Sleeping FAQ: 6-9 months – Settling/Sleep Associations

There could be many reasons causing my 7.5 month son to wake but now he won’t settle back in the early morning even with his dummy

I don’t really know where to start! I am that confused about what the potential problem could be. I thought I had resolved it one night but I haven’t.
My son has always had a dummy – but not for sleeping. However whenever he awoke during his lunchtime nap he wouldn’t settle unless given it so he has always had it for then and also he was given it for his early morning waking. He has never really slept until 7 am since I dropped the 10 pm feed about 8 weeks ago. It has been more like 6 – 6.30. If he woke in the night he would be able to settle himself back to sleep himself and if he cried for more than 10 minutes I knew something was wrong. However we went to see my MIL in October in Spain and my son shared a room with us. He was quite unsettled whilst there (probably all the people that were there) and so we used the dummy so as not to wake the household up. Then when we got home I had just got him used to not having the dummy at night again when he got a cold. So he was given the dummy during sleep time as it seemed to sooth him. He only got better for a couple of days and then caught another cold and so was given back the dummy. By last week I was tearing my hair out as he was waking up a lot in the night looking for it and so I did a day of controlled crying and no dummy and then he slept from 6.45 pm to 6.30 am. However the next night (last Saturday) my Mum looked after him. When he cried out at 5.00 am she went straight in got him up and put him in bed with her. She did say he was full of mucus and the next night he awoke again at 5.00 am. I left him for 10 minutes but when I did go in he was coughing and spluttering and I got him up for 30 minutes to clear him. When I put him down he started crying so after 10 minutes I gave him his dummy and he slept until 7.15 am.
Since then he has woken up at around 5.00 am and will not go back to sleep – even if he is given the dummy. He also wakes around 11 pm and won’t settle back well – last night my husband gave him his dummy after about 20 minutes of crying. He does not have it at all any other time day or night except sometimes I use it to entice him to feed. He seems to have got used to not having it during the day and when being put down at 7pm. During the lunchtime nap if he wakes up after 10 minutes I get him up rather than giving him the dummy. He does still have a cough and runny nose and the only time he is really coughing badly is early morning. I got a vaporizer which I used last night but it didn’t seem to make much difference.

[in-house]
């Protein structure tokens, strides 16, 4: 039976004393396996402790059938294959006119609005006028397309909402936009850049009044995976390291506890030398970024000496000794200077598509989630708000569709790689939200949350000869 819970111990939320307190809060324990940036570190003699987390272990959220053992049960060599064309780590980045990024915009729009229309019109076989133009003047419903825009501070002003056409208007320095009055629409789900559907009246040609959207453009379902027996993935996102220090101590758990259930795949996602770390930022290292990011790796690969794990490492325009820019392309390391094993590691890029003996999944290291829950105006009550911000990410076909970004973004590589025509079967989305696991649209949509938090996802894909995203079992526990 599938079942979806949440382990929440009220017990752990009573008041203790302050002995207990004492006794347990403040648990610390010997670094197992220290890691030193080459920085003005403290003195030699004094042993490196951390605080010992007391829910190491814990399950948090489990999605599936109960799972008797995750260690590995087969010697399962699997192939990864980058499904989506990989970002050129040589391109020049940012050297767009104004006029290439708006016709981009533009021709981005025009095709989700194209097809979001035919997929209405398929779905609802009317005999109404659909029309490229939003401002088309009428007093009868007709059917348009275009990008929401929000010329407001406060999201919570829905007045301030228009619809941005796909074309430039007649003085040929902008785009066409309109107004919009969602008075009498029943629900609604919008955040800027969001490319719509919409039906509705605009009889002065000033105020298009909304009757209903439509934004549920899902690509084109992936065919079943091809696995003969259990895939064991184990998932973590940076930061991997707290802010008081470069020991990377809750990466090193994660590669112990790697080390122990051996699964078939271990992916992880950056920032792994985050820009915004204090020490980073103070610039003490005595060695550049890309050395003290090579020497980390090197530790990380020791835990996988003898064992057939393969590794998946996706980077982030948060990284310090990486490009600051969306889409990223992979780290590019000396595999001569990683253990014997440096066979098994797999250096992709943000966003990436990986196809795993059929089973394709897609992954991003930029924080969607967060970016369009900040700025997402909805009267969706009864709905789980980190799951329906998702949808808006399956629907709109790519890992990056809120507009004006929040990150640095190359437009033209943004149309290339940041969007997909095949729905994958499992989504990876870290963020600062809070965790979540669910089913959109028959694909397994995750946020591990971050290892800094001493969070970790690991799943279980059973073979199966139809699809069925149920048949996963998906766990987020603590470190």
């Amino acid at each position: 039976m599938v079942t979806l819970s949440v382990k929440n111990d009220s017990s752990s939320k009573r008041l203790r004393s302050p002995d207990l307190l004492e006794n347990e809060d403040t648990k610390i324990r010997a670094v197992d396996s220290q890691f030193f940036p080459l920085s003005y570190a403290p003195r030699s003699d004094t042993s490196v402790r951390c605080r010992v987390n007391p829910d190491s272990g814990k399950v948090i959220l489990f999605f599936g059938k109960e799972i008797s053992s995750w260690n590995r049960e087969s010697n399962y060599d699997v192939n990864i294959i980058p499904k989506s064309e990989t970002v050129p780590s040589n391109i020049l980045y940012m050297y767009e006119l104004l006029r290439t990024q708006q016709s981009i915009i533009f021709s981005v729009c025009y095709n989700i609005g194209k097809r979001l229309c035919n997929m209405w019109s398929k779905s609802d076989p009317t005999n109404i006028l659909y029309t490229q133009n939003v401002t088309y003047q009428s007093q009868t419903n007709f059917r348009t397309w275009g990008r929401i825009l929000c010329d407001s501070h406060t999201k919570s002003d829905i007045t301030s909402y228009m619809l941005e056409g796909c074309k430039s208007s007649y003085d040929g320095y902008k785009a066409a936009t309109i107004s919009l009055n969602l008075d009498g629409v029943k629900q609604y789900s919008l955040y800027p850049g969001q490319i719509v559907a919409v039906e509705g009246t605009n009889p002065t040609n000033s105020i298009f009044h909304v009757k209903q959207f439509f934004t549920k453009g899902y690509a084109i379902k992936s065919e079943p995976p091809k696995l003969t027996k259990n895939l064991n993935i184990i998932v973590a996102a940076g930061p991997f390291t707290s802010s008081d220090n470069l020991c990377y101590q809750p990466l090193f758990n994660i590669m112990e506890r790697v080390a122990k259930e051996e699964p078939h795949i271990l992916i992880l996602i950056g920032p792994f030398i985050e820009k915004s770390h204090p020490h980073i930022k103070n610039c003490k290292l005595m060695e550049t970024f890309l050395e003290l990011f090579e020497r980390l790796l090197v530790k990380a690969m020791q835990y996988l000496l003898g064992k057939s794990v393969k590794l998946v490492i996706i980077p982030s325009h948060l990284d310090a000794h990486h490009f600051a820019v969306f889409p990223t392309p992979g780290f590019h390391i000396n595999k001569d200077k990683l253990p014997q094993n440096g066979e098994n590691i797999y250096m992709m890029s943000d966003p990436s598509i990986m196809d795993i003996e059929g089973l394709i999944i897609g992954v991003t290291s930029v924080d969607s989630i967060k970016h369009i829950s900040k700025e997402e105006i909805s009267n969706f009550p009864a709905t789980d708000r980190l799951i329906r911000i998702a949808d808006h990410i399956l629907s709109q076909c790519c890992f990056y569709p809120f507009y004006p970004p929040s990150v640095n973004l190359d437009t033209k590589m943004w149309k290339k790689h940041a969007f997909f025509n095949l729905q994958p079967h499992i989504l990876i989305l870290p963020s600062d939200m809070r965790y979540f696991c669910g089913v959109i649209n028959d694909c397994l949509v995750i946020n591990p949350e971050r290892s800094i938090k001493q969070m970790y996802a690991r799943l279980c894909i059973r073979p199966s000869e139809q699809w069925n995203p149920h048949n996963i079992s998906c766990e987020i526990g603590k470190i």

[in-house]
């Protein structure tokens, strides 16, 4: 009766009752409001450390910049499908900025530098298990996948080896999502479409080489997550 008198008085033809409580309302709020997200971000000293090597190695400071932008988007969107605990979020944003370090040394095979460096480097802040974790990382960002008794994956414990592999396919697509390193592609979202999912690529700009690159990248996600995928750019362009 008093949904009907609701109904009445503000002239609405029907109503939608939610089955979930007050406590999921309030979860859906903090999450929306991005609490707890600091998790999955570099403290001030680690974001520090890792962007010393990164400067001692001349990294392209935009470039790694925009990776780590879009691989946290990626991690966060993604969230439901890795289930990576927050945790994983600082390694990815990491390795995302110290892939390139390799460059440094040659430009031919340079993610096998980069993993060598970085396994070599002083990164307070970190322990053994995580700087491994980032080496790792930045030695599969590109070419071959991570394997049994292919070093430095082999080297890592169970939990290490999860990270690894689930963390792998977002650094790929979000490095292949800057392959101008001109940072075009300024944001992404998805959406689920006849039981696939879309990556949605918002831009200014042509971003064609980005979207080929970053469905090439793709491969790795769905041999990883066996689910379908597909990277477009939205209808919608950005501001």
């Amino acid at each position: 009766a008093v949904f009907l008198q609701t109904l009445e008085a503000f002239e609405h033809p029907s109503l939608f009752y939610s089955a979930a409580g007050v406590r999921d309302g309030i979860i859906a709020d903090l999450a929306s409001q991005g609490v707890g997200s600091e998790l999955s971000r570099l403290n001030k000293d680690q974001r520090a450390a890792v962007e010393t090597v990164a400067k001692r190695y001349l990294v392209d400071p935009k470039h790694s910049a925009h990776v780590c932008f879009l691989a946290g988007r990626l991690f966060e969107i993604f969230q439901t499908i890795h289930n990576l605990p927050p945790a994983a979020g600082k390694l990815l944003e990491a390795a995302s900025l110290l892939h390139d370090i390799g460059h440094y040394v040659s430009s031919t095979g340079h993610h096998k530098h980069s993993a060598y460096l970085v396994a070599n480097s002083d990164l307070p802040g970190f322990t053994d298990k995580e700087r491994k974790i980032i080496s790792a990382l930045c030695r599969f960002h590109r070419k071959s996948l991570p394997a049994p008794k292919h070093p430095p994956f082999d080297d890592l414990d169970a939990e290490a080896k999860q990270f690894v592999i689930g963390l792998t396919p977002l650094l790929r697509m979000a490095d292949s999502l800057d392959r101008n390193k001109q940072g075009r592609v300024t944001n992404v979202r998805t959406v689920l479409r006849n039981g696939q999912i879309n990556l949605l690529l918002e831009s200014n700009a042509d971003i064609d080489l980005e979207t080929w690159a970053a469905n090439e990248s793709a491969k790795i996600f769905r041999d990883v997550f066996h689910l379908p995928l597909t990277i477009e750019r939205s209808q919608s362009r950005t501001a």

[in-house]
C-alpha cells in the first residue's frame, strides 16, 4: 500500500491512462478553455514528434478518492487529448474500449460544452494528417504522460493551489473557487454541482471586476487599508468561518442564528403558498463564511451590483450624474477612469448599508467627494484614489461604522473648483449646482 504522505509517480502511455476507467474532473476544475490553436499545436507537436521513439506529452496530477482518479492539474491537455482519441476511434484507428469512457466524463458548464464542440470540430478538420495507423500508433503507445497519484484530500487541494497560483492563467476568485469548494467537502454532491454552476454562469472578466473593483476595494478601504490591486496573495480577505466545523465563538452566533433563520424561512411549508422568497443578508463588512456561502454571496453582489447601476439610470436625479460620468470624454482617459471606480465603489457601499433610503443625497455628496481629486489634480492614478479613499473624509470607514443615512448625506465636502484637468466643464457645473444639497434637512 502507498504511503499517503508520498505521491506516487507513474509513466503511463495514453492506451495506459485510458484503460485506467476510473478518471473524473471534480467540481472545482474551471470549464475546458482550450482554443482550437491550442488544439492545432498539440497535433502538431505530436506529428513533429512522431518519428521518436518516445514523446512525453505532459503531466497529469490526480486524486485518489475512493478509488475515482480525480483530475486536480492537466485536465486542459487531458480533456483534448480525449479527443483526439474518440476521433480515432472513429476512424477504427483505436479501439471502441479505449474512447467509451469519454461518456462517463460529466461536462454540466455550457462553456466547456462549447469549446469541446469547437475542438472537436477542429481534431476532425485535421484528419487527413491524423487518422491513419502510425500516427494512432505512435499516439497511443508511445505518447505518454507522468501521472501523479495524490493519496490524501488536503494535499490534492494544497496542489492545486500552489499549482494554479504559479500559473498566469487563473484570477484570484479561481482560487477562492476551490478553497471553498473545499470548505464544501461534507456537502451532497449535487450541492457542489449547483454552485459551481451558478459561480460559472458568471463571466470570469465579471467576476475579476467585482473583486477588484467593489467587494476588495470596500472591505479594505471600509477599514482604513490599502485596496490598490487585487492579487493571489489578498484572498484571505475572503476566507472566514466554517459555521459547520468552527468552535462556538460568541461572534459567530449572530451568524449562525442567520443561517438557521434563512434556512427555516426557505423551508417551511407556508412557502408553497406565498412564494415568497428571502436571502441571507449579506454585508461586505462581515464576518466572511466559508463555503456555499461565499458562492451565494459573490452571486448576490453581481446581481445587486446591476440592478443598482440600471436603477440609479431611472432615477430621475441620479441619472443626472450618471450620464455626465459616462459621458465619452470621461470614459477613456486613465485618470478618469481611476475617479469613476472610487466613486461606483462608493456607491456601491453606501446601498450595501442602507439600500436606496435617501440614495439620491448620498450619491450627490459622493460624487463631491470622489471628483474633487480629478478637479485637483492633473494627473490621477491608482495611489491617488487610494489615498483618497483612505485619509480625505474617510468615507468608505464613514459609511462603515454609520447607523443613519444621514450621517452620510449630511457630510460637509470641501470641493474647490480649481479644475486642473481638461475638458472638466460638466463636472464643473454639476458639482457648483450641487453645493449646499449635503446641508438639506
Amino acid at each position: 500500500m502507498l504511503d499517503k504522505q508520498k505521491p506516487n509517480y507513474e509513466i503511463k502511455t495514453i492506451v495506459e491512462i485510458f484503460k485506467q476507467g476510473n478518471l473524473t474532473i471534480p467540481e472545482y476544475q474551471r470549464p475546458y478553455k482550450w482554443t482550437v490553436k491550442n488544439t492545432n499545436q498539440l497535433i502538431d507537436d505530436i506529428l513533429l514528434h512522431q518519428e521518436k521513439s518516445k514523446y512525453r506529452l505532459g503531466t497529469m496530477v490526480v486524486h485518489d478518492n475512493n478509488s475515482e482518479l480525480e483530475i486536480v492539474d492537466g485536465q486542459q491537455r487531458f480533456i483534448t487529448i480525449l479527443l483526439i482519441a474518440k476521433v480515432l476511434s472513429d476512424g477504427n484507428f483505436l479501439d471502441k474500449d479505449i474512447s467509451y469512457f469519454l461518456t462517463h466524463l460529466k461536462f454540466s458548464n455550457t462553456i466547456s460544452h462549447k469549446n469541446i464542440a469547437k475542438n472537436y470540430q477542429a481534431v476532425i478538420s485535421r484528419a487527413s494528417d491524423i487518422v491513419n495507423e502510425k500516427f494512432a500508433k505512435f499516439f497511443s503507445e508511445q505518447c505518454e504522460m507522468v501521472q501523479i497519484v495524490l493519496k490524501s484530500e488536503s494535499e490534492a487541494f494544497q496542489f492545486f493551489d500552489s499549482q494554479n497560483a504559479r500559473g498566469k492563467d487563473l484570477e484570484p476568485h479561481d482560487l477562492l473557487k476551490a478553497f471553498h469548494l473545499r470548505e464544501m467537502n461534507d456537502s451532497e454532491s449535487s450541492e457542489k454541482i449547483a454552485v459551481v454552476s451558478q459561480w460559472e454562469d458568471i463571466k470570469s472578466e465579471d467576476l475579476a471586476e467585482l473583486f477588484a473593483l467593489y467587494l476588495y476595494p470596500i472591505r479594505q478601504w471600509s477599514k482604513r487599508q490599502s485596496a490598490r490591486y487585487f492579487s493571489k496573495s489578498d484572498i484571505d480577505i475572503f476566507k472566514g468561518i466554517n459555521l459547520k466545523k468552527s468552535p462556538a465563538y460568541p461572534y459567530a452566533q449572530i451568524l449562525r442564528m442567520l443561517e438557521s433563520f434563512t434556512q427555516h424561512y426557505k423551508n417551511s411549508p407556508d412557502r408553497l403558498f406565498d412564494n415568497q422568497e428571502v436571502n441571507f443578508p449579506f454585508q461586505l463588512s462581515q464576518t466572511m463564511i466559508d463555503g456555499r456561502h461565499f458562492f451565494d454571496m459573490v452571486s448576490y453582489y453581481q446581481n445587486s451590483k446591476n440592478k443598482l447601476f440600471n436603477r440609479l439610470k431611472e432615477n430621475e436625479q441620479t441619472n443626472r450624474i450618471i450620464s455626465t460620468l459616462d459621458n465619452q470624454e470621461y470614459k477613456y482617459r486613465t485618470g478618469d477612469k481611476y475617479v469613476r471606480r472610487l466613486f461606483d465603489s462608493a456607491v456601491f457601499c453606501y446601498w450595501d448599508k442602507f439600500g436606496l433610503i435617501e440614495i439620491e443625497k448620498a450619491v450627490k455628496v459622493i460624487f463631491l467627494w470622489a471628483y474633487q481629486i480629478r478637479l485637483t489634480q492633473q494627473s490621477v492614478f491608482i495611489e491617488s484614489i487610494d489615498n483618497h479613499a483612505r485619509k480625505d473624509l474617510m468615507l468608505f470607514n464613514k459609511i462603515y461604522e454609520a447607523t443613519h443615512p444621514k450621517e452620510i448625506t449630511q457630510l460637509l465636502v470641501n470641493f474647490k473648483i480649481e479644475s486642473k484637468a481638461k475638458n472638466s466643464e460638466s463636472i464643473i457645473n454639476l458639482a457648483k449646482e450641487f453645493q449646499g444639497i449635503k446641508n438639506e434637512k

I have also noticed he screams when I leave the room – he is ok during the day if I leave him playing so I am not sure if it is a separation thing. He never used to cry when I left the room before.
I have given him my tops/cuddly toys etc but he doesn’t seem to be attaching himself to anything.
Also – he does about 4 poos a day – always there is one in his nappy in the morning. You can see below how much he eats – he is a big baby but I am wondering if I am not feeding him the right food or the right amount which is causing him to poo and wake up? For example this morning I heard him stirring for ages before he started crying. At 5.45am I went in after 10 minutes of hard crying and he had done a poo. I changed him with the dimmer light on and then put him back – for him to scream blue murder so I gave him his dummy but every time I left the room it made him worse. He never went back to sleep.
Also – I caught him last night trying to roll onto his tummy. He is tucked in using a 0.5 tog sleeping bag and a blanket as when he wasn’t tucked in he ended up being upside down etc. He wears a baby gro and his room is normally around 23 degrees. Should I try a bigger tog and leave him un tucked – maybe he wants to be on his tummy?
He normally sleeps 2 hours at lunchtime but his waking’s in the night have gone on whether he has slept 45 minutes at lunch or the full two hours so I don’t think it is his day time naps. He never normally sleeps more than 2 .5 hours in the day. He can still go to at least 9.00 am even if he has woken early so I can keep him in the routine.
In terms of food he has been through a couple of fussy eating phases – this week he went off food after my Mum had him for a day – will eat now as long as it is totally pureed smooth.
I just don’t know what to do to resolve the problem – there seems to be that much stuff that could be causing it. My husband thinks we should give him the dummy until he is totally recovered from the cold and then do controlled crying but its not him that has to deal with it all plus another child in the house that now keeps waking up due to the crying!!
I would say in the last 8 weeks he has slept through the night twice.
My son feeds takes 8ozs formula at 7am and 6.30pm. He has 2-5ozs at 3pm. Breakfast: Baby cereal or Ready Brek mixed with 3ozs formula.
Lunch, 12midday: 8 tablespoons of one of the protein recipes from Gina’s book and an adult sized organic yoghurt.